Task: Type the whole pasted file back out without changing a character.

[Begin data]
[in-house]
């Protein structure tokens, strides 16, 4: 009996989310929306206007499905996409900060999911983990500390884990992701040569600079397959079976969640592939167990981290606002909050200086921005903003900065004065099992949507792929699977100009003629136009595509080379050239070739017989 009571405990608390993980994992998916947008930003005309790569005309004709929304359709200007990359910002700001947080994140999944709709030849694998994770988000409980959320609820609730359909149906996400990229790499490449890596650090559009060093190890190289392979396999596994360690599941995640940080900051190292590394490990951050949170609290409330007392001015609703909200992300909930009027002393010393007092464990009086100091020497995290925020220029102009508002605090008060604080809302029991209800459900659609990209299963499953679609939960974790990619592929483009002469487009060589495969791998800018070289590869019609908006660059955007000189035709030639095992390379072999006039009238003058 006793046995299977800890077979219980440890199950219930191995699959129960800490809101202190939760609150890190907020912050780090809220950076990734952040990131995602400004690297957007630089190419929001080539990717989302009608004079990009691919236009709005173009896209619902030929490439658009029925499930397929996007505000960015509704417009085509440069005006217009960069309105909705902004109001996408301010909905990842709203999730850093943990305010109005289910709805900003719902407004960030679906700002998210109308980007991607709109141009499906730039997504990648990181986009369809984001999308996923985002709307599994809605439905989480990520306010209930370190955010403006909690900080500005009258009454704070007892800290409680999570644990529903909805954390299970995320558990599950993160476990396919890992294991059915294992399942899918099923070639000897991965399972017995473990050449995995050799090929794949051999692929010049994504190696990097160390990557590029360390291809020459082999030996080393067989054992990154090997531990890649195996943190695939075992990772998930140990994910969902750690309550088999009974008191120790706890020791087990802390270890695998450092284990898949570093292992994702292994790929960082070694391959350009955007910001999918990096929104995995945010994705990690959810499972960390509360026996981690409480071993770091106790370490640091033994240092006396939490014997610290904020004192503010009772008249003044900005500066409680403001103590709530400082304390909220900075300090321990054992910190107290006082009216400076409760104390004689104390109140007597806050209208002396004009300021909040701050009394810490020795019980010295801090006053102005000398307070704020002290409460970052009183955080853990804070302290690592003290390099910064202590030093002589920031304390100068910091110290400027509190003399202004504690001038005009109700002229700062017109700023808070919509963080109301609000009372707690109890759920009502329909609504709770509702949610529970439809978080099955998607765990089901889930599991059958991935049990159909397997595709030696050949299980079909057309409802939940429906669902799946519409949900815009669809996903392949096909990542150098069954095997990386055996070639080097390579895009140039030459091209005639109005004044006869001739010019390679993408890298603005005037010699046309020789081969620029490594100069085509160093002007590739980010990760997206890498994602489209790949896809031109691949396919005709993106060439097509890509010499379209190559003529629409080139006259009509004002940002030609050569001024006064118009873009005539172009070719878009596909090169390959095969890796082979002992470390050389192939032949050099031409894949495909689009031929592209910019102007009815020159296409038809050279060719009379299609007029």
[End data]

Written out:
[in-house]
């Protein structure tokens, strides 16, 4: 009996989310929306206007499905996409900060999911983990500390884990992701040569600079397959079976969640592939167990981290606002909050200086921005903003900065004065099992949507792929699977100009003629136009595509080379050239070739017989 009571405990608390993980994992998916947008930003005309790569005309004709929304359709200007990359910002700001947080994140999944709709030849694998994770988000409980959320609820609730359909149906996400990229790499490449890596650090559009060093190890190289392979396999596994360690599941995640940080900051190292590394490990951050949170609290409330007392001015609703909200992300909930009027002393010393007092464990009086100091020497995290925020220029102009508002605090008060604080809302029991209800459900659609990209299963499953679609939960974790990619592929483009002469487009060589495969791998800018070289590869019609908006660059955007000189035709030639095992390379072999006039009238003058 006793046995299977800890077979219980440890199950219930191995699959129960800490809101202190939760609150890190907020912050780090809220950076990734952040990131995602400004690297957007630089190419929001080539990717989302009608004079990009691919236009709005173009896209619902030929490439658009029925499930397929996007505000960015509704417009085509440069005006217009960069309105909705902004109001996408301010909905990842709203999730850093943990305010109005289910709805900003719902407004960030679906700002998210109308980007991607709109141009499906730039997504990648990181986009369809984001999308996923985002709307599994809605439905989480990520306010209930370190955010403006909690900080500005009258009454704070007892800290409680999570644990529903909805954390299970995320558990599950993160476990396919890992294991059915294992399942899918099923070639000897991965399972017995473990050449995995050799090929794949051999692929010049994504190696990097160390990557590029360390291809020459082999030996080393067989054992990154090997531990890649195996943190695939075992990772998930140990994910969902750690309550088999009974008191120790706890020791087990802390270890695998450092284990898949570093292992994702292994790929960082070694391959350009955007910001999918990096929104995995945010994705990690959810499972960390509360026996981690409480071993770091106790370490640091033994240092006396939490014997610290904020004192503010009772008249003044900005500066409680403001103590709530400082304390909220900075300090321990054992910190107290006082009216400076409760104390004689104390109140007597806050209208002396004009300021909040701050009394810490020795019980010295801090006053102005000398307070704020002290409460970052009183955080853990804070302290690592003290390099910064202590030093002589920031304390100068910091110290400027509190003399202004504690001038005009109700002229700062017109700023808070919509963080109301609000009372707690109890759920009502329909609504709770509702949610529970439809978080099955998607765990089901889930599991059958991935049990159909397997595709030696050949299980079909057309409802939940429906669902799946519409949900815009669809996903392949096909990542150098069954095997990386055996070639080097390579895009140039030459091209005639109005004044006869001739010019390679993408890298603005005037010699046309020789081969620029490594100069085509160093002007590739980010990760997206890498994602489209790949896809031109691949396919005709993106060439097509890509010499379209190559003529629409080139006259009509004002940002030609050569001024006064118009873009005539172009070719878009596909090169390959095969890796082979002992470390050389192939032949050099031409894949495909689009031929592209910019102007009815020159296409038809050279060719009379299609007029």